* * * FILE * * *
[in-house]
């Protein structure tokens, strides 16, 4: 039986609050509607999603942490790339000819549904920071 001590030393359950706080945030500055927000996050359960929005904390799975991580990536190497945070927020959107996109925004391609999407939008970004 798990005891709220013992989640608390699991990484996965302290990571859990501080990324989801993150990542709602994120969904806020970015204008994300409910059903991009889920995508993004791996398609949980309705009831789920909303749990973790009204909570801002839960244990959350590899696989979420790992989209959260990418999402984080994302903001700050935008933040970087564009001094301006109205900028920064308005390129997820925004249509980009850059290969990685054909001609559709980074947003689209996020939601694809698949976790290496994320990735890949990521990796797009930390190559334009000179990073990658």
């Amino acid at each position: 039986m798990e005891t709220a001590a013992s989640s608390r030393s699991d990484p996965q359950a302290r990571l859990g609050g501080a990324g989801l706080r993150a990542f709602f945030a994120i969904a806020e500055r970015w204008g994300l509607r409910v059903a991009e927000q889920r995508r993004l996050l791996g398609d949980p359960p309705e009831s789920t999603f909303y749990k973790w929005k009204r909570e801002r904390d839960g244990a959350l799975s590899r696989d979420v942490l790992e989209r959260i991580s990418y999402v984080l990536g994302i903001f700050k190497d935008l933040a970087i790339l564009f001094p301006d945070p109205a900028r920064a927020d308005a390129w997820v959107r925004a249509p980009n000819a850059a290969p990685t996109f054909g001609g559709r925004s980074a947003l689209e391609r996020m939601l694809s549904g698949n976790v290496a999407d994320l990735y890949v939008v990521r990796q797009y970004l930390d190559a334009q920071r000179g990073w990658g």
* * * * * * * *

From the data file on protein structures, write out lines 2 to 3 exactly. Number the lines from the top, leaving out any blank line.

């Protein structure tokens, strides 16, 4: 039986609050509607999603942490790339000819549904920071 001590030393359950706080945030500055927000996050359960929005904390799975991580990536190497945070927020959107996109925004391609999407939008970004 798990005891709220013992989640608390699991990484996965302290990571859990501080990324989801993150990542709602994120969904806020970015204008994300409910059903991009889920995508993004791996398609949980309705009831789920909303749990973790009204909570801002839960244990959350590899696989979420790992989209959260990418999402984080994302903001700050935008933040970087564009001094301006109205900028920064308005390129997820925004249509980009850059290969990685054909001609559709980074947003689209996020939601694809698949976790290496994320990735890949990521990796797009930390190559334009000179990073990658």
């Amino acid at each position: 039986m798990e005891t709220a001590a013992s989640s608390r030393s699991d990484p996965q359950a302290r990571l859990g609050g501080a990324g989801l706080r993150a990542f709602f945030a994120i969904a806020e500055r970015w204008g994300l509607r409910v059903a991009e927000q889920r995508r993004l996050l791996g398609d949980p359960p309705e009831s789920t999603f909303y749990k973790w929005k009204r909570e801002r904390d839960g244990a959350l799975s590899r696989d979420v942490l790992e989209r959260i991580s990418y999402v984080l990536g994302i903001f700050k190497d935008l933040a970087i790339l564009f001094p301006d945070p109205a900028r920064a927020d308005a390129w997820v959107r925004a249509p980009n000819a850059a290969p990685t996109f054909g001609g559709r925004s980074a947003l689209e391609r996020m939601l694809s549904g698949n976790v290496a999407d994320l990735y890949v939008v990521r990796q797009y970004l930390d190559a334009q920071r000179g990073w990658g």